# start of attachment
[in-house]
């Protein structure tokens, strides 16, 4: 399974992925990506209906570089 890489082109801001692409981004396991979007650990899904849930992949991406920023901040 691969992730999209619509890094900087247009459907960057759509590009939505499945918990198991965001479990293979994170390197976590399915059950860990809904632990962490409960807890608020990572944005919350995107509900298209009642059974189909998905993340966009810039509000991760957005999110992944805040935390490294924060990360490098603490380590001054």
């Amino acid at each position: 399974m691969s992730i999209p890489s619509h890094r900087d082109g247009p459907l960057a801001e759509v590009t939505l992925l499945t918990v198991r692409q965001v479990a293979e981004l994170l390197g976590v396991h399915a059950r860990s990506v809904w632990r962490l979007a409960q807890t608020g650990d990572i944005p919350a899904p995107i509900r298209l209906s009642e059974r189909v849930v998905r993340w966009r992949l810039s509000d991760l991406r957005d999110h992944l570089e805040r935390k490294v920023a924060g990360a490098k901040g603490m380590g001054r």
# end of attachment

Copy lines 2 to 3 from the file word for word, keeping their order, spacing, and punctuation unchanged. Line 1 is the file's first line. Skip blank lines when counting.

């Protein structure tokens, strides 16, 4: 399974992925990506209906570089 890489082109801001692409981004396991979007650990899904849930992949991406920023901040 691969992730999209619509890094900087247009459907960057759509590009939505499945918990198991965001479990293979994170390197976590399915059950860990809904632990962490409960807890608020990572944005919350995107509900298209009642059974189909998905993340966009810039509000991760957005999110992944805040935390490294924060990360490098603490380590001054």
């Amino acid at each position: 399974m691969s992730i999209p890489s619509h890094r900087d082109g247009p459907l960057a801001e759509v590009t939505l992925l499945t918990v198991r692409q965001v479990a293979e981004l994170l390197g976590v396991h399915a059950r860990s990506v809904w632990r962490l979007a409960q807890t608020g650990d990572i944005p919350a899904p995107i509900r298209l209906s009642e059974r189909v849930v998905r993340w966009r992949l810039s509000d991760l991406r957005d999110h992944l570089e805040r935390k490294v920023a924060g990360a490098k901040g603490m380590g001054r």